As we experience normal life and have thoughts, emotions, memories it appears to us that we are living from ourselves; that we are thinking, feeling, and remembering from a life originating in ourselves. This view differs from Buddhist teachings that regard the individual self as a delusion, and teach that spiritual progress depends upon recognition of this fact. Another Eastern religion, Jainism, takes a similar view. The Western world, however, prizes the self-made man; individuality being valued in and of itself. We each have a strong sense of being the source and originator of all that goes on inside of us.
Subjectively, this is how it seems to us. It appears as though we are living from ourselves; that all our creative ideas, imaginings, desires etc. originate in our own minds. Any clever thoughts, for example, are our own self-intelligence. Yet, this subjective sense of self-originating being, that Swedenborg calls `proprium’ – a term whose root meaning is `what belongs to oneself’ – is actually an illusion. I would say that it is illusory because there is nothing really that we can claim credit for as our own. Just as I believe that all that is alive in the world comes from the creative source of life, so also all helpful thoughts, all original imagination, all good affections of the heart flow from this same creative divine Spirit working within all our hearts and minds. All bad or negative feelings and thoughts are due to our unconsciously distorting and sometimes perverting what is flowing in from this divine source. It just seems to the individual that he or she is a self-sufficient person separate from this inspiration and that we each produce these thoughts and feelings ourselves.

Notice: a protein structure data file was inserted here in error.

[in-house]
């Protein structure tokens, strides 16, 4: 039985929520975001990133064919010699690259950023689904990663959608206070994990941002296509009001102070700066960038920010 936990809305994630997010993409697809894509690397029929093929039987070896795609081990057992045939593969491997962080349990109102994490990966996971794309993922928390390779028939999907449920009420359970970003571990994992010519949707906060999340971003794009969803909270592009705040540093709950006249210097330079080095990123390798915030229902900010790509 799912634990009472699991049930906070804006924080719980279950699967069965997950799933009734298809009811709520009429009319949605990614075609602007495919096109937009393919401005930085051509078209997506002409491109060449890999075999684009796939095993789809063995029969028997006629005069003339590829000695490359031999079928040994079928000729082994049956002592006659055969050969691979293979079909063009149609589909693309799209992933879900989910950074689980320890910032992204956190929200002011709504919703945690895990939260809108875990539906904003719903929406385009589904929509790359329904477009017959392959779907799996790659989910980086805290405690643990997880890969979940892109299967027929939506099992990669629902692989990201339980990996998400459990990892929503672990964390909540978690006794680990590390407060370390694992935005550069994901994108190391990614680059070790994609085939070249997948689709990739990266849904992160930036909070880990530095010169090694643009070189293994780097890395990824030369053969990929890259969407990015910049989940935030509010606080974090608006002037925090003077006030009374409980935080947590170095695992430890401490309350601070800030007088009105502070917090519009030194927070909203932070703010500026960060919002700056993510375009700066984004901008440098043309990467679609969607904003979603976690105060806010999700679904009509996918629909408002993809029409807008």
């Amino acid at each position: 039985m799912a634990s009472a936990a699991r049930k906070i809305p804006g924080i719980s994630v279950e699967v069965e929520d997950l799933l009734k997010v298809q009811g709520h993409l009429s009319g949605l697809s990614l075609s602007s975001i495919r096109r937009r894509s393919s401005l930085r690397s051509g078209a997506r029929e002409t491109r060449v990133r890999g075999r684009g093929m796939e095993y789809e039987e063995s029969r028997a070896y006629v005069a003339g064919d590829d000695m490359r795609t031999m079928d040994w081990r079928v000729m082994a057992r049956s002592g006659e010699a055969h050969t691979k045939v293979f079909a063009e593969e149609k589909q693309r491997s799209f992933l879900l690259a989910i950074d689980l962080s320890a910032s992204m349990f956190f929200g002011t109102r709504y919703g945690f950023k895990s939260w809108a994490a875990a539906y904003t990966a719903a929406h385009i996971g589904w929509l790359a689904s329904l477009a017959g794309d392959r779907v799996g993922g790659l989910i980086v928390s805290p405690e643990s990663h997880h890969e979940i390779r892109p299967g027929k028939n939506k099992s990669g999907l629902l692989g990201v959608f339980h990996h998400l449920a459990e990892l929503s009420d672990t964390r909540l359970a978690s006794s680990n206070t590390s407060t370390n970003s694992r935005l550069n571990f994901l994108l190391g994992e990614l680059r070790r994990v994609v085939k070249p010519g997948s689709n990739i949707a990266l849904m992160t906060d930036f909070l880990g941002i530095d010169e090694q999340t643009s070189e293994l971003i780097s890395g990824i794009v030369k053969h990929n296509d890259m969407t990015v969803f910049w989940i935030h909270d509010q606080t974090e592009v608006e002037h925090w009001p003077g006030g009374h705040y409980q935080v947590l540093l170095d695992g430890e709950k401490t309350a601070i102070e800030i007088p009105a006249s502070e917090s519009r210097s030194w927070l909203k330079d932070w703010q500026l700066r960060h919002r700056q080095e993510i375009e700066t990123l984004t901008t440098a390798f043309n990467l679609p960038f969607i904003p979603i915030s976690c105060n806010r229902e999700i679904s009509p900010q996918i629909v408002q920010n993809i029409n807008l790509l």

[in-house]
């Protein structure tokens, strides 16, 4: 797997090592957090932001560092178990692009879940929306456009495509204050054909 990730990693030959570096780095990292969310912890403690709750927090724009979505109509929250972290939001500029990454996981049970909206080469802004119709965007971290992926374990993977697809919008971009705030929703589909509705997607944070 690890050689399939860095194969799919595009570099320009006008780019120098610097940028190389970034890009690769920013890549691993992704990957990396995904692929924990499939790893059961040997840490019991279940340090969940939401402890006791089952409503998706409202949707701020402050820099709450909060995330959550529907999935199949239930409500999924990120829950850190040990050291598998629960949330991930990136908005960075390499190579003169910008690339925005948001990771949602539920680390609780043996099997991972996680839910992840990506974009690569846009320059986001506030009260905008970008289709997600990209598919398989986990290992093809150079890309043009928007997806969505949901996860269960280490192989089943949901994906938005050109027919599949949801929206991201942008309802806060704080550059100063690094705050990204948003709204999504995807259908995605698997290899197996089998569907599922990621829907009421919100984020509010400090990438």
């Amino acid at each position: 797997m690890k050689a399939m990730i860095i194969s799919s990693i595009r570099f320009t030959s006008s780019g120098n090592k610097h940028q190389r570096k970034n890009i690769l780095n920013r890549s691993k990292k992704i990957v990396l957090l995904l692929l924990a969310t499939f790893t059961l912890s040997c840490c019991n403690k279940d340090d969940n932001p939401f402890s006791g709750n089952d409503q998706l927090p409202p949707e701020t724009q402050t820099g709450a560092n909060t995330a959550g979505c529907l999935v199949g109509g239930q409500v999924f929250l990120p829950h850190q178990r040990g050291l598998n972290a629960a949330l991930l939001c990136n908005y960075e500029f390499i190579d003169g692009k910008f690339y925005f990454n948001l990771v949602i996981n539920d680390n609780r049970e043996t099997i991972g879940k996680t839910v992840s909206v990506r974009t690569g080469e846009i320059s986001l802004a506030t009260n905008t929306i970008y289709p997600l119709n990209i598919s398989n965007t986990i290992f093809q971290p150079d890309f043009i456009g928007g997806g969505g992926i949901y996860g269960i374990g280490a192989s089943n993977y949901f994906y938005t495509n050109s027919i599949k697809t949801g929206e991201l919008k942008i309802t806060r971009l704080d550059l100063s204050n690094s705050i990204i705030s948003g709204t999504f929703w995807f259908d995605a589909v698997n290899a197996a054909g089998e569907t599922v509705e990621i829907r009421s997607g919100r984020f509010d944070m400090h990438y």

The good thing about proprium is that it allows us to take responsibility for what we do and say. Unless we sense that whatever we think and feel are our own, we could not so readily accept that we are actually accountable for our choices in what we do with them.
However, because of this self-sense termed proprium we tend to see things from our own perspective, often in a state of self-consciousness. Each person will see what is going on, say at a shared family meal or any other situation involving others, in a slightly different way, according to individual pre-occupation. For example one person might notice whether a certain topic about which he or she has strong feelings crops up in conversation. Another person might be sensitive to what others imply regarding their own personality and a third may be concerned with who else is helping in the kitchen.